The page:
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Section 56(2)(viib) not applicable where the company had only closely related shareholders
By virtue of section 56(2)(viib) of the Act, where a company (not being a company in which the public are substantially interested) receives from any resident person any consideration for issue of shares which exceeds the face value of such shares then the difference between the aggregate consideration received for such shares as exceeds the fair market value of the shares shall be deemed to be the income of the concerned company. Such difference will be chargeable to tax as “Income from Other Source”.
Chennai Bench of the Income Tax Appellate Tribunal (ITAT) in the case of Vaani Estates Pvt Ltd,ITA No. 1352/Chny/2018 dated 27 August, 2018 has made an interesting finding about taxation u/s 56(2)(viib).
The facts of the case were as under:
– Assessee was engaged in the real estate business and had two shareholders – mother and daughter each holding 50% stake in the company.
– Later on, mother acquired additional 10,100 shares of the Assessee company at a premium.
– The revised shareholding in the Assessee company becomes 75% and 25% by mother and daughter respectively.
– Assessee used the fund for purchasing land.
– On assessment, Assessing Officer made additions under the provisions of section 56(2)(viib) of the Act.
– CIT (A) upheld the AO’s order.
– Taxpayer’s pleased on following grounds:
a] Section 56(2)(viib) was introduced to deter the generation and use of unaccounted money through infusion of funds from unconnected persons or shareholders at a substantial premium which ultimately confers the benefit to existing shareholders by enhancing the value of their shareholding.
b]The fair market value of the Assessee after acquisition of land was equal to FMV computed in accordance with section 56(2)(viib) of the Act.
c] Even if the introduction of funds at a very high premium had benefitted mother, the transaction would not be subject to tax in view of the relative exemption granted under section 56(2)(x) of the Act.
Revenue’s submission was as under:
a] Section 56(2)(viib) of the Act is very clear and absolute in its wording and does not provide for any exemptions other than the ones specifically provided.
b] Section 56(2)(viib) provides a specific & clear cut mechanism to determine the FMV.
c] In addition, the exclusion of “relatives” from the liability of taxation is provided only under sections 56(2)(v), 56(2)(vi) and 56(2)(vii) of the Act, and not under 56(2)(viib) of the Act.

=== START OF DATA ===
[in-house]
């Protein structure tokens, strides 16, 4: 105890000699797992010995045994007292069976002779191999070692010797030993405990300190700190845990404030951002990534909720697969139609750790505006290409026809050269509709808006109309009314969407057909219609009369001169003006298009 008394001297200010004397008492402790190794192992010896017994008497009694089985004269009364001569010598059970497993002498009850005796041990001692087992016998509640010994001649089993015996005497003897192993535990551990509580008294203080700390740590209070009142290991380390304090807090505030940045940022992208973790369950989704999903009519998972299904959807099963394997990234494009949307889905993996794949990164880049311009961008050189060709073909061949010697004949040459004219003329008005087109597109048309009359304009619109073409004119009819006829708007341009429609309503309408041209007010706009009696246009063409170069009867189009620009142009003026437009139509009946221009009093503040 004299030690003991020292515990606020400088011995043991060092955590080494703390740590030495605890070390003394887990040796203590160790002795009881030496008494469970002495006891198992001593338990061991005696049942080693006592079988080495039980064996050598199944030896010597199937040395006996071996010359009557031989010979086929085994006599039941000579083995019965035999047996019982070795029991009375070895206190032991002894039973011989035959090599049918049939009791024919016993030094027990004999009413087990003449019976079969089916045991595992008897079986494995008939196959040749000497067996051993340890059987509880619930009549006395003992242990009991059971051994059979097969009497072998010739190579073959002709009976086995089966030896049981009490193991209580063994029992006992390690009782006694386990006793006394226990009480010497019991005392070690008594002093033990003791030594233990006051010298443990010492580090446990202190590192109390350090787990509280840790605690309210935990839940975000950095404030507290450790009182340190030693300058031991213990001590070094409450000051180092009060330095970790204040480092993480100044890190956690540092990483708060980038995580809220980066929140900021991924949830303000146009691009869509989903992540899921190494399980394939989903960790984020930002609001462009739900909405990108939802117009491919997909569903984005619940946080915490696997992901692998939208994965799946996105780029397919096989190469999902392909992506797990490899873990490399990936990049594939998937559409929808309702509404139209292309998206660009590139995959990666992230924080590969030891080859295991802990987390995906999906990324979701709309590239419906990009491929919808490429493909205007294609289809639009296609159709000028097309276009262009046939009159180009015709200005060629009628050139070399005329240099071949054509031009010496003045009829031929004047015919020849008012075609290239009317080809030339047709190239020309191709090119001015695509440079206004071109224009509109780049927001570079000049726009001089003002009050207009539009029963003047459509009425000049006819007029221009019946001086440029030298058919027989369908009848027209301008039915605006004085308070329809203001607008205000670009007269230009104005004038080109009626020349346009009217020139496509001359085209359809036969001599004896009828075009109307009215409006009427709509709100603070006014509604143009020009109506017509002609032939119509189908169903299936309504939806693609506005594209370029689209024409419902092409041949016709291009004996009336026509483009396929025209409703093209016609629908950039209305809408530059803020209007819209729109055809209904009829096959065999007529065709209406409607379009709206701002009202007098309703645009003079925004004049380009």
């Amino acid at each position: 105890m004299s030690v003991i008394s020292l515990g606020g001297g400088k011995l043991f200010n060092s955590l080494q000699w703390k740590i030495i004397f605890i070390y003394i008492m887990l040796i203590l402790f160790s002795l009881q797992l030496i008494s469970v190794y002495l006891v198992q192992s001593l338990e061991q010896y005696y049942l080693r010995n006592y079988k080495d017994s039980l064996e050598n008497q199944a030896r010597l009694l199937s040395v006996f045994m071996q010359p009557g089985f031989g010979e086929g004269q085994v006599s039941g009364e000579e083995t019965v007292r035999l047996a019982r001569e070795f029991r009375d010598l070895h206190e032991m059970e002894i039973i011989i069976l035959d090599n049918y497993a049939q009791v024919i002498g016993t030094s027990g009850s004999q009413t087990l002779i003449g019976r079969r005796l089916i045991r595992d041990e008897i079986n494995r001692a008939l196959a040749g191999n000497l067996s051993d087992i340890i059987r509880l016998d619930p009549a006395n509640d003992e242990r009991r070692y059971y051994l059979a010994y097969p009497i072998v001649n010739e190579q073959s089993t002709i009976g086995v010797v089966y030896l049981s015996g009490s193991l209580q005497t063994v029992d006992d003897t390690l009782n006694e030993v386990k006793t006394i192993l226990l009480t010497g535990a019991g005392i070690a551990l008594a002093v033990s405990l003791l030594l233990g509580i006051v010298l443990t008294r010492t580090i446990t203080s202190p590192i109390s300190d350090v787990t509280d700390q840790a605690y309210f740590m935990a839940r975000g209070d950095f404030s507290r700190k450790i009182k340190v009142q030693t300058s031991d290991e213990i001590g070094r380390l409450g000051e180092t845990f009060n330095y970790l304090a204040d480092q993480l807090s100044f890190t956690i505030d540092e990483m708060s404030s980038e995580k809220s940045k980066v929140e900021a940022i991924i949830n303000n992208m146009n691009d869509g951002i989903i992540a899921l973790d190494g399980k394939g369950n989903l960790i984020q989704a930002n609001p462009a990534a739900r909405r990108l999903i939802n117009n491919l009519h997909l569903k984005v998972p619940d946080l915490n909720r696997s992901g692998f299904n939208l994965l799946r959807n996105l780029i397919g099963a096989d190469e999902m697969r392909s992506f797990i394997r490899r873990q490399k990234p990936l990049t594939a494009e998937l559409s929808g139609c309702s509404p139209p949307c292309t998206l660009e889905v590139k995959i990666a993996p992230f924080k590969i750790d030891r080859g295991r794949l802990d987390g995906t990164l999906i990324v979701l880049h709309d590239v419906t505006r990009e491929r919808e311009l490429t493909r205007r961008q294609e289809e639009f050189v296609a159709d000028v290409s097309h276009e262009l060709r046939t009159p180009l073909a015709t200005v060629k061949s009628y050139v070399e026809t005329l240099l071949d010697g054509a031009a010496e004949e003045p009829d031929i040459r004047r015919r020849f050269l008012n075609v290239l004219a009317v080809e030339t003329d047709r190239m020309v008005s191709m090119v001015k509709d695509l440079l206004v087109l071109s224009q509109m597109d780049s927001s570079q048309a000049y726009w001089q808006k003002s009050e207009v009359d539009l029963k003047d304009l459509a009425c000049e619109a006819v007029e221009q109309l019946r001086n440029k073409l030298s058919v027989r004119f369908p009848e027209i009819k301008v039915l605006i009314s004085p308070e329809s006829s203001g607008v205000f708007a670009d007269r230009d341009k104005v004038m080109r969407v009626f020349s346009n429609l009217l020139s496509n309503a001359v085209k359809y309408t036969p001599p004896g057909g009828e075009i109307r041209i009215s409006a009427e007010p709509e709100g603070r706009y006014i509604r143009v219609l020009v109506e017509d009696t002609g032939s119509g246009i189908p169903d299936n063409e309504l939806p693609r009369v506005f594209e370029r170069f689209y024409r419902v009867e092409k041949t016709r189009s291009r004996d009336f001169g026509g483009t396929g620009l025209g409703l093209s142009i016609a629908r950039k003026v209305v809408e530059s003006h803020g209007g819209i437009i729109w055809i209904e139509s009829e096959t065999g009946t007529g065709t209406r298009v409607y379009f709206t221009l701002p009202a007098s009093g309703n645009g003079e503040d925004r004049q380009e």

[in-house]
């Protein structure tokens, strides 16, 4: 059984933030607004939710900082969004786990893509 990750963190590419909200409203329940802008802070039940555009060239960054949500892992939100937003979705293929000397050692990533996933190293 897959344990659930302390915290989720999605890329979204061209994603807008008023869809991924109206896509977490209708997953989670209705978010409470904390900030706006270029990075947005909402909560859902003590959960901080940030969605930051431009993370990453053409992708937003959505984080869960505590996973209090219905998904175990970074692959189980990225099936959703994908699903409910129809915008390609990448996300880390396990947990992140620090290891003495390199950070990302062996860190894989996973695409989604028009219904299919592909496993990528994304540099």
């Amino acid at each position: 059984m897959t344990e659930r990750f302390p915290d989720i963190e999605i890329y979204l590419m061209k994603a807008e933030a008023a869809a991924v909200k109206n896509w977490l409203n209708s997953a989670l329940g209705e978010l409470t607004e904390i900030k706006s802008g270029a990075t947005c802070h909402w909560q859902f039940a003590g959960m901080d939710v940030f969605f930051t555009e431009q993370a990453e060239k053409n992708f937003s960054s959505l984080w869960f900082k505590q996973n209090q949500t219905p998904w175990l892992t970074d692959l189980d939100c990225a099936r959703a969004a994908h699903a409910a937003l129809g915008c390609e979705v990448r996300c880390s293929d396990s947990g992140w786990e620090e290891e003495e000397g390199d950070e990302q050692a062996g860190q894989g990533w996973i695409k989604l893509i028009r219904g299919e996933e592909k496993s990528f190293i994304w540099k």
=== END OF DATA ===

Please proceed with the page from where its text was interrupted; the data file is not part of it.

d] FMV arrived at by the taxpayer was subsequent to the receipt of share application money and acquisition of land and so it could not be considered for the purpose of section 56(2)(viib) of the Act.
e] Considering the mechanism prescribed, the capital infusion by mother is subject to tax u/s 56(2)(viib) of the Act.
Chennai Tribunal’s observation could be summarized as under:
A] Section 56(2)(viib) is a deeming fiction introduced to curb the generation and use of unaccounted money.
B] Source of investment of mother was genuine and is undisputed.
C] Legal fictions should be carried to their logical conclusion within the framework of the purpose for which it is created.
D] In case of the taxpayer, the corporate veil is required to be lifted and thereafter the transaction has to be viewed in light of relevant provisions.
E] On lifting of the corporate veil, it is well evident that a benefit of approximately 25% (revised shareholding) arose to the daughter due to infusion by her mother who is a prescribed relatives u/s 56(2)(vii).
F] Current infusion would not benefit the other shareholders inducted in future as the subsequent shares have to be allotted on the basis of its intrinsic value computed based on the mechanism provided under section 56(2)(viib) of the Act.
G] Harmonious reading of section 56(2)(vi), (vii) & (x) of the Act coupled with the logic, purpose & intention behind introduction of section 56(2)(viib) of the Act and lifting the corporate veil, it is very well clear that the provisions of section 56(2)(viib) of the Act is not attracted in the instant case.
H] Tribunal deleted the addition done under section 56(2)(viib) of the Act.
To some extent, it may provide a legal ground for some companies who are in the process of restructuring group companies with family shareholders (i.e., relatives covered u/s 56(2)(x) of the Income Tax Act-1961). However, any planning by relying on the above judgement may not be appropriate or proper.
Recently Kerala High Court (HC) [WA No. 1297 of 2018 in WP (C) No. 3485/ 2018] has held that whether the amount received by the taxpayer in the form of share premium has been correctly offered to tax is an issue to be examined with reference to section 56(2)(viib) of the Income-tax Act, 1961. If it is found that the share premium has not been correctly offered to tax as provided therein, the taxpayer has to be assessed in accordance with the said provision.